“We were bracing ourselves for a hard winter,” Tiglao said, citing stress and reckoning with not having the staff to fill needed roles, which led to the closure. She added, “it felt like it was too much to bear, the sacrifice that would be needed to get through the winter.”
The restaurant had to pivot during the pandemic and change its business model, which left its structure “basically fractured,” Tiglao said. They expanded their takeout services, began offering platters on the outdoor patio, and also served guests in the Bow Market courtyard and full-service indoor dining program. Kamayan, an elaborate “eat with your hands” feast that would have been enjoyed by strangers sitting around Tanám’s one communal indoor table, was only reserved for groups who knew each other and would book the whole table.
Tanám was launched in 2019, originating from a pop-up called Pamangan that had been the idea of Tiglao and her brother. The concept was to offer storytelling through food and beverage, inviting guests into a conversation about the historical, cultural, and political narrative behind each course. Kamayan’s most recent menu consisted of dishes like the duck adobo, pork lumpia, paksiw, or monkfish marinated in ginger and sugarcane vinegar, and chopped pineapple and tamarind fruit.
“The act of eating with your hands in the Philippines is very much [part] of the working class. People who might be considered more upper class, more urban, would call it a provincial habit,” Tiglao said. “It was really great to be able to serve this food in a way that was obviously a spectacle, but that people felt really proud of.”
A worker cooperative, Tanám endeavored to treat restaurant employees better by having a democratic structure. Any staff member could become an owner with decision making powers if they underwent training, bought into the business financially, and had worked there for at least six months. By using this format, Tanám could justify paying employees better wages, because all staff—not just owners—were expected to oversee some aspect of the restaurant operationally.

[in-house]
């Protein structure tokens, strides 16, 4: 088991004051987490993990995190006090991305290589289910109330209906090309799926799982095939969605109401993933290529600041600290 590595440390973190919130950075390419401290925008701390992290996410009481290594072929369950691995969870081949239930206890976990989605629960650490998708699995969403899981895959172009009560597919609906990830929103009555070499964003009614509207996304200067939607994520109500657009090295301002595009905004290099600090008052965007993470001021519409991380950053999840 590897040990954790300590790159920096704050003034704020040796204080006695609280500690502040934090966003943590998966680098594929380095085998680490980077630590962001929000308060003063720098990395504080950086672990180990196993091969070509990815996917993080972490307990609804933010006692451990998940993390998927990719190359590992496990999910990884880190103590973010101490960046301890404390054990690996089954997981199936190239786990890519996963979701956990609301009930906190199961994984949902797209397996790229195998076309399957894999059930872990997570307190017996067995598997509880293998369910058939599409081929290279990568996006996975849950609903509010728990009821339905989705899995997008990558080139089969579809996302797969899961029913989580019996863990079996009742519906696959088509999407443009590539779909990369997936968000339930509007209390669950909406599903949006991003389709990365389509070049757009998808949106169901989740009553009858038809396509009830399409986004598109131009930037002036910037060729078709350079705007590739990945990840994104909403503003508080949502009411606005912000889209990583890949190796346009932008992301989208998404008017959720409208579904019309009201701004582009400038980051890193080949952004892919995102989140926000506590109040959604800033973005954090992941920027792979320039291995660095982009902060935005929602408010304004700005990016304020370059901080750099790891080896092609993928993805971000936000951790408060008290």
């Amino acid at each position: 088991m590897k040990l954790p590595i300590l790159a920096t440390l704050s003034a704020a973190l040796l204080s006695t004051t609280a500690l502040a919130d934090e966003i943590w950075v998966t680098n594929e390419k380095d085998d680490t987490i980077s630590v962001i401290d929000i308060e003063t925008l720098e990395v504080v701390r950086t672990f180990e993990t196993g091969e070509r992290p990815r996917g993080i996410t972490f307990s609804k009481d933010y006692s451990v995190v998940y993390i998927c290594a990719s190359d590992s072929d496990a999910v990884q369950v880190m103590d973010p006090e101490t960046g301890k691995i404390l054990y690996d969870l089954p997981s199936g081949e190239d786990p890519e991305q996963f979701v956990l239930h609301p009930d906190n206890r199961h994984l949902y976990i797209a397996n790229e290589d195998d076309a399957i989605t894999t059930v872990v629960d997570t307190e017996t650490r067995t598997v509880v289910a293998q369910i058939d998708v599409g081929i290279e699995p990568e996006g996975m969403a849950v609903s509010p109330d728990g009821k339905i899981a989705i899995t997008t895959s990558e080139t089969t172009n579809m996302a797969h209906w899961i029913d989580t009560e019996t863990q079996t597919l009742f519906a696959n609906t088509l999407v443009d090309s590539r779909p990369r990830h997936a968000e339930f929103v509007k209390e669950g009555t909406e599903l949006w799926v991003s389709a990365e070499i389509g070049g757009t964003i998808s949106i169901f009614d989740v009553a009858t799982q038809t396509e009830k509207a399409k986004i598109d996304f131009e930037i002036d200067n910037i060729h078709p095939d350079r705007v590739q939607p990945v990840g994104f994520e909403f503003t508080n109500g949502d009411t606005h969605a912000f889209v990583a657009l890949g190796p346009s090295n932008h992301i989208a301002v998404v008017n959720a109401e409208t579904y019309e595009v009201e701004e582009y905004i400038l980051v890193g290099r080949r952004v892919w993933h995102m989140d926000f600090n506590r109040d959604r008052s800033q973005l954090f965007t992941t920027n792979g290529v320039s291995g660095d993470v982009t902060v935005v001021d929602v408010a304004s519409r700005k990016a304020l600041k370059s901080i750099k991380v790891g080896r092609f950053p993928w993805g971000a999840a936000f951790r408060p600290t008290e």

Tiglao said that she does not have plans for what she will do next but that she hopes people will remember what Tanám strived to do for the restaurant scene.
“I’m hoping that people can take this opportunity to think about the spaces that matter to them and make a reservation today,” she said. She added, “I’m down about this, but I’m determined to see this story continue … I’m not certain what the form is, but I want to think about how the heart of Tanám continues.”
Tell us: Do you have a special memory of Tanám? Let us know about what the restaurant meant to you and what you enjoyed about it. Fill out the survey below or e-mail us at [email protected]. Your response may be used in an upcoming Boston.com article and/or its social media channels.
Launching in late 2023, allowing one application for multiple below market housing opportunities expected to be game changer; Community Members Invited to Learn More at Informational Sessions Beginning January 24, 2023Applying for affordable housing opportunities can be a daunting and time-consuming process that can prevent those most in need of below-market units from accessing them, so the City of Somerville is working to make the process easier with a new Consolidated Waitlist. The list will allow one application to be filed for ...
Applying for affordable housing opportunities can be a daunting and time-consuming process that can prevent those most in need of below-market units from accessing them, so the City of Somerville is working to make the process easier with a new Consolidated Waitlist. The list will allow one application to be filed for all eligible upcoming affordable rental housing opportunities rather than requiring individual applications for each project.
To familiarize the community with how a Consolidated Rental Waitlist works, Mayor Katjana Ballantyne and the City of Somerville Housing Division are pleased to announce a series of educational meetings in January and February. This is a critical step forward for the much-anticipated rollout, planned for later in 2023.
“Paperwork should never be a barrier to housing. We’re so excited to make applying for affordable housing in Somerville easier for our community members,” said Mayor Ballantyne. “The informational sessions are an opportunity to learn what this Waitlist means and how it will be used to fill rental units in the near future so applicants will be well prepared and informed ahead of the launch of the Waitlist later this year.”
Currently, households must submit individual applications for each affordable rental opportunity that they are interested in by filling out an application with multiple pages. They must also track and know about opportunities, meet deadlines, and monitor the status of their applications for each opportunity. The Consolidated Rental Waitlist will streamline this process.
Inclusionary rental units are apartments created through requirements under the Somerville Zoning Ordinance. The Somerville Zoning Ordinance requires that 20% of all new housing in projects with 4 or more units to be affordable. The Consolidated Rental Waitlist will apply to all new inclusionary rental units built after the Waitlist launch. It will also be used to fill vacancies in existing inclusionary units once the original project waitlists are exhausted. There are currently over 350 existing inclusionary units and over 400 slated to become available in the current project pipeline.